Moderately extended sources may be slid up and down the slit; here’s an example of +30arcsec and -30arcsec offsets relative to the centre of the array.
Flexible Scheduling and Minimum Schedulable Blocks:
All UKIRT observing are flexibly-scheduled. Consequently, observations must be grouped within “Minimum Schedulable Blocks”, or MSBs. An MSB represents the minimum amount of data that needs to be obtained for an observation to be useful. You or indeed any other observer will then be equipped to properly observe one or more of your targets, simply by executing everything in the MSB. For spectroscopy, an MSB usually includes a flat, arc, standard star observation and the target observation; in Fig.2a below the “opened” MSB is represented by the blue+pink square.
Flats, arcs, the UIST component and inheritance
In Fig.2a we show an example MSB for a point source. The programme currently only contains one MSB; many may be needed if multiple targets are to be observed. The “Point Source” MSB, now labeled “HK Spectrum of HH1”, has been opened; it contains a Calibration (flat and arc) observation , a Bright (standard) star observation and a Science target observation. UIST must be set up in exactly the same way for the flat and arc as for the standard and target observations (i.e. same slit width, grism, etc.). This is achieved by placing the UIST component (the broken blue square) above the three observations. The observations then “inherit” the UIST component parameters; the slit width, position angle, grism, etc. Only the exposure time is changed in each observation, as described below. The flat and arc have default exposure times, set by clicking “Use defaults” in the flat and arc observations (see Fig.2b).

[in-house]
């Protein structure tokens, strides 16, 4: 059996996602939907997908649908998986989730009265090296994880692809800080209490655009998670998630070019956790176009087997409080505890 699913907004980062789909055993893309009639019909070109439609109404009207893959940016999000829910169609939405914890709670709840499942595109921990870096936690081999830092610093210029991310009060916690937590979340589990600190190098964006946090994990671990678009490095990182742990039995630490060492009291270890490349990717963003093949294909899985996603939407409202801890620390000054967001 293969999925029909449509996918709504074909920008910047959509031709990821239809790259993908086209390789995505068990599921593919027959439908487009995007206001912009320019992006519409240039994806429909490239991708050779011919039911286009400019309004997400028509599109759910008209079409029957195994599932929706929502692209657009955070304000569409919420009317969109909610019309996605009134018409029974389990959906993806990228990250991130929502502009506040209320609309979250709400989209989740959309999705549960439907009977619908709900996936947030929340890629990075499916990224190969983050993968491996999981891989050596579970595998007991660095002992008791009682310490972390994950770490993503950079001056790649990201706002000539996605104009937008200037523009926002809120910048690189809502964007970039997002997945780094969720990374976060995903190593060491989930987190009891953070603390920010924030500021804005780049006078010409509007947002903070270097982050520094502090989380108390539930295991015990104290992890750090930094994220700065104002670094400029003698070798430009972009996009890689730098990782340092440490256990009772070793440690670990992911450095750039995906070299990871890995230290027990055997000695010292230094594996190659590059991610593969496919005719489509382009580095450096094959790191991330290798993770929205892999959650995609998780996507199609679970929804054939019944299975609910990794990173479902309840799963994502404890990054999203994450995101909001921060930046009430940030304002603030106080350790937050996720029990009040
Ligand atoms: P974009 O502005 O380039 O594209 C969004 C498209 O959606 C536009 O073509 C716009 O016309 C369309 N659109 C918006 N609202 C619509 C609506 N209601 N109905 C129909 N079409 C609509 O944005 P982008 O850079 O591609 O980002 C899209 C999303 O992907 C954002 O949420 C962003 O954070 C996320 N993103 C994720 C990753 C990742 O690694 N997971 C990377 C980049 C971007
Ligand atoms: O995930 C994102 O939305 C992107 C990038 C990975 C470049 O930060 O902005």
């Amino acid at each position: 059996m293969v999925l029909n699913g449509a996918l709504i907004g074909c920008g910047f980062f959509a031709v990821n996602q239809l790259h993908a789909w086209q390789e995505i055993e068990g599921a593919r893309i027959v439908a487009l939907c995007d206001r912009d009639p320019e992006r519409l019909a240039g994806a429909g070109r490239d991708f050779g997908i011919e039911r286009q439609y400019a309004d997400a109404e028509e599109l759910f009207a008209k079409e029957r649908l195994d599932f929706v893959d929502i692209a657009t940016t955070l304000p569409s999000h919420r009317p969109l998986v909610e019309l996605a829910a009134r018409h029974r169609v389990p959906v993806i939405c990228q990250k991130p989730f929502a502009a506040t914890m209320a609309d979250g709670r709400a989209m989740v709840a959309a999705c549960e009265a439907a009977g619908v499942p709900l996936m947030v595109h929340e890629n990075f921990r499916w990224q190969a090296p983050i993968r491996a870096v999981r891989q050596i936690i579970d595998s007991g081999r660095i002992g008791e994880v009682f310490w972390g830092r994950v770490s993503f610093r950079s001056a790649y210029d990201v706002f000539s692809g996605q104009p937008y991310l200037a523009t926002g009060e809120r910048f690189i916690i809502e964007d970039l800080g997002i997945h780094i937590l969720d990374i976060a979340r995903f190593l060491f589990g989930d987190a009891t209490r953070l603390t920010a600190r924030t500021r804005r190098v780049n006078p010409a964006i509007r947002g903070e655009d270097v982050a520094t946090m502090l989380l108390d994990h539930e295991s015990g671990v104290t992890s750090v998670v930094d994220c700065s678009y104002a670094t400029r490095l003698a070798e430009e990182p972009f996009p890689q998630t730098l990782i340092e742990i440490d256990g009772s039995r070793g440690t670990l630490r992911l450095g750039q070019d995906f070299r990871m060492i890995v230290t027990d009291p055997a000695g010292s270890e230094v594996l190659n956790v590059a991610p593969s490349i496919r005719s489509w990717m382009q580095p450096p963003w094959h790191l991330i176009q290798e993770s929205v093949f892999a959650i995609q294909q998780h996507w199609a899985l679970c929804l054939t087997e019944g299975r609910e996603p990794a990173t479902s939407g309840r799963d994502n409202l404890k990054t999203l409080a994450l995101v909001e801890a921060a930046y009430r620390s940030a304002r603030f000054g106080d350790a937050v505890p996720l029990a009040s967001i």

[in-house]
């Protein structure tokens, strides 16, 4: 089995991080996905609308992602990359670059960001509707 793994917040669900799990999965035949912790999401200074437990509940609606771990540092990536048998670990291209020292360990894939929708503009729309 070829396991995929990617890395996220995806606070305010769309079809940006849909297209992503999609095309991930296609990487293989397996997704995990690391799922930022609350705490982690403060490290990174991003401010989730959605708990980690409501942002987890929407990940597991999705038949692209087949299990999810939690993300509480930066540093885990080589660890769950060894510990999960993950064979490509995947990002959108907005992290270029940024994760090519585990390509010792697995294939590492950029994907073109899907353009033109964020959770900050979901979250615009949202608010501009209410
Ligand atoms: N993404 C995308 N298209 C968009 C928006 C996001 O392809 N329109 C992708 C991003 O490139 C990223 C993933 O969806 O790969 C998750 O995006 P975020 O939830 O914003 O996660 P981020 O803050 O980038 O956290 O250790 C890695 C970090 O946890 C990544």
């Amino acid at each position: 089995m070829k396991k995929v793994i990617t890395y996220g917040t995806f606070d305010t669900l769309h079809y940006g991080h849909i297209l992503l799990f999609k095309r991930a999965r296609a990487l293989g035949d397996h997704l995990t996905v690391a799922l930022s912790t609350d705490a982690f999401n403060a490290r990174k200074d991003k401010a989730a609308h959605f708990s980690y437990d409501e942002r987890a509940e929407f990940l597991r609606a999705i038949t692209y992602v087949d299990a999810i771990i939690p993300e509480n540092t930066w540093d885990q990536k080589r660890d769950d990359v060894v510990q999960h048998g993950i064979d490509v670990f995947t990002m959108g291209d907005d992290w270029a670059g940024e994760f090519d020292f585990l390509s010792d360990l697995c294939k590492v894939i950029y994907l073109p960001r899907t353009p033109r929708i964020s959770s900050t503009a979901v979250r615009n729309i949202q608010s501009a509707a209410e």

The three observations in Fig.2a also inherit the standard star coordinates (from the Target component), although these coordinates are subsequently “overwritten” by the coordinates of the science star, HH1, in the third observation. (Note that, in Fig.2d, the science target observation contains a second Target component.) With this arrangement, the flat and arc will be observed (first) at the location of the standard star.
Fig.2a – the UIST component
Fig.2b – Flats and Arcs
Fig.2c – Imaging acquisition
Fig.2d – Flushing the array
Fig.2e – a longer expos time on target
Fig.2f – Repeats and Offsets
The Components of a Spectroscopy Observation
To understand the layout of a typical spectroscopy observation, consider the MSB in Figs.2a-2f. Each observation needs THREE components (the “broken” blue squares), which specify the Target information (target and guide star coordinates), the UIST instrument configuration and the Data Reduction (DR) Recipe. All three observations will inherit the UIST configuration from the components above them; the flat/arc and standard star observations will inherit the standard coordinates from above; the data reduction recipe is specified inside each observation.
- The Target information component is used to enter the source coordinates. It may also be used to display a Digitised Sky Survey image of the target field, the instrument aperture size, offset positions on the sky and various guide-star catalogues (see this ORAC-OMP Guide for a comprehensive description of this tool).
- The UIST instrument component is used to select grism, slit width, exposure time, position angle, etc. In Fig.2a the UIST component is highlighted, so that the UIST configuration is displayed on the right half of the window: in this case, UIST has been set for HK spectroscopy with an east-west, 4-pixel-wide slit. One 3sec exposure will be taken (with the default NDSTARE 1024×1024 readout) at each object and sky position (defined by repeats and offsets; see below).